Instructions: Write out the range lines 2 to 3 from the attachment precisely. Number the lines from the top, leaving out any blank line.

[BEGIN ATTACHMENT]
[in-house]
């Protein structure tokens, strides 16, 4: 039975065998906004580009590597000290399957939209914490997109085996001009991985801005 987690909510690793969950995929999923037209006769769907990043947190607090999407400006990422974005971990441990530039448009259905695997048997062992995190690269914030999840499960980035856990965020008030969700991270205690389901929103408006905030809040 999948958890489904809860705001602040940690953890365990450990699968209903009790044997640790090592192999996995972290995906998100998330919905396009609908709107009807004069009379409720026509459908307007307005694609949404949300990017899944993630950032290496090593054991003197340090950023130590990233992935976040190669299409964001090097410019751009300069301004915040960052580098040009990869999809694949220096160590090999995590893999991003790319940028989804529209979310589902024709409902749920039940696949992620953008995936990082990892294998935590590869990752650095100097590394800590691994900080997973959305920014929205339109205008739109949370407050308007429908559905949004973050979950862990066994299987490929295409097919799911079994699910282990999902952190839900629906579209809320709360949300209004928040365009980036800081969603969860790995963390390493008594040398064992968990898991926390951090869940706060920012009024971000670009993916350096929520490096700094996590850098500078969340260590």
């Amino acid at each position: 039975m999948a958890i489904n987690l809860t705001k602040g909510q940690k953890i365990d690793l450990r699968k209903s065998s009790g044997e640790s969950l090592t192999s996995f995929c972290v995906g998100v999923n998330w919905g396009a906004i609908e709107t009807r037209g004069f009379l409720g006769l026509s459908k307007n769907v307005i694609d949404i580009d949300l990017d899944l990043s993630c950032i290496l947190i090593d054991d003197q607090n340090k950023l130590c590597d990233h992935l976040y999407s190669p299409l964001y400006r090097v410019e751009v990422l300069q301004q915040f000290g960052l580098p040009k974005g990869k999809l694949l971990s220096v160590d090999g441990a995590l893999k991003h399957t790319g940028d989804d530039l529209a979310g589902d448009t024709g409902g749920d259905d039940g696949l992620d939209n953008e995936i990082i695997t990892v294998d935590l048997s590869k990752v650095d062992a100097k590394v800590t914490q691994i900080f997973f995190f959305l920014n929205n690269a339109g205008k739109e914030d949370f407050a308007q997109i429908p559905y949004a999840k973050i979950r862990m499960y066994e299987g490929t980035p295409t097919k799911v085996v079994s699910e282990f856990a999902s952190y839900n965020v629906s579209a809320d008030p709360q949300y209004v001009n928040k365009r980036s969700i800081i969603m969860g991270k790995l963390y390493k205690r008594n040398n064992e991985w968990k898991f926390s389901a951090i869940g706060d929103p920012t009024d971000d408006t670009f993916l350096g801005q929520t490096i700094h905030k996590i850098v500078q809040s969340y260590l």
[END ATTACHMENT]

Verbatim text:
């Protein structure tokens, strides 16, 4: 039975065998906004580009590597000290399957939209914490997109085996001009991985801005 987690909510690793969950995929999923037209006769769907990043947190607090999407400006990422974005971990441990530039448009259905695997048997062992995190690269914030999840499960980035856990965020008030969700991270205690389901929103408006905030809040 999948958890489904809860705001602040940690953890365990450990699968209903009790044997640790090592192999996995972290995906998100998330919905396009609908709107009807004069009379409720026509459908307007307005694609949404949300990017899944993630950032290496090593054991003197340090950023130590990233992935976040190669299409964001090097410019751009300069301004915040960052580098040009990869999809694949220096160590090999995590893999991003790319940028989804529209979310589902024709409902749920039940696949992620953008995936990082990892294998935590590869990752650095100097590394800590691994900080997973959305920014929205339109205008739109949370407050308007429908559905949004973050979950862990066994299987490929295409097919799911079994699910282990999902952190839900629906579209809320709360949300209004928040365009980036800081969603969860790995963390390493008594040398064992968990898991926390951090869940706060920012009024971000670009993916350096929520490096700094996590850098500078969340260590």
């Amino acid at each position: 039975m999948a958890i489904n987690l809860t705001k602040g909510q940690k953890i365990d690793l450990r699968k209903s065998s009790g044997e640790s969950l090592t192999s996995f995929c972290v995906g998100v999923n998330w919905g396009a906004i609908e709107t009807r037209g004069f009379l409720g006769l026509s459908k307007n769907v307005i694609d949404i580009d949300l990017d899944l990043s993630c950032i290496l947190i090593d054991d003197q607090n340090k950023l130590c590597d990233h992935l976040y999407s190669p299409l964001y400006r090097v410019e751009v990422l300069q301004q915040f000290g960052l580098p040009k974005g990869k999809l694949l971990s220096v160590d090999g441990a995590l893999k991003h399957t790319g940028d989804d530039l529209a979310g589902d448009t024709g409902g749920d259905d039940g696949l992620d939209n953008e995936i990082i695997t990892v294998d935590l048997s590869k990752v650095d062992a100097k590394v800590t914490q691994i900080f997973f995190f959305l920014n929205n690269a339109g205008k739109e914030d949370f407050a308007q997109i429908p559905y949004a999840k973050i979950r862990m499960y066994e299987g490929t980035p295409t097919k799911v085996v079994s699910e282990f856990a999902s952190y839900n965020v629906s579209a809320d008030p709360q949300y209004v001009n928040k365009r980036s969700i800081i969603m969860g991270k790995l963390y390493k205690r008594n040398n064992e991985w968990k898991f926390s389901a951090i869940g706060d929103p920012t009024d971000d408006t670009f993916l350096g801005q929520t490096i700094h905030k996590i850098v500078q809040s969340y260590l």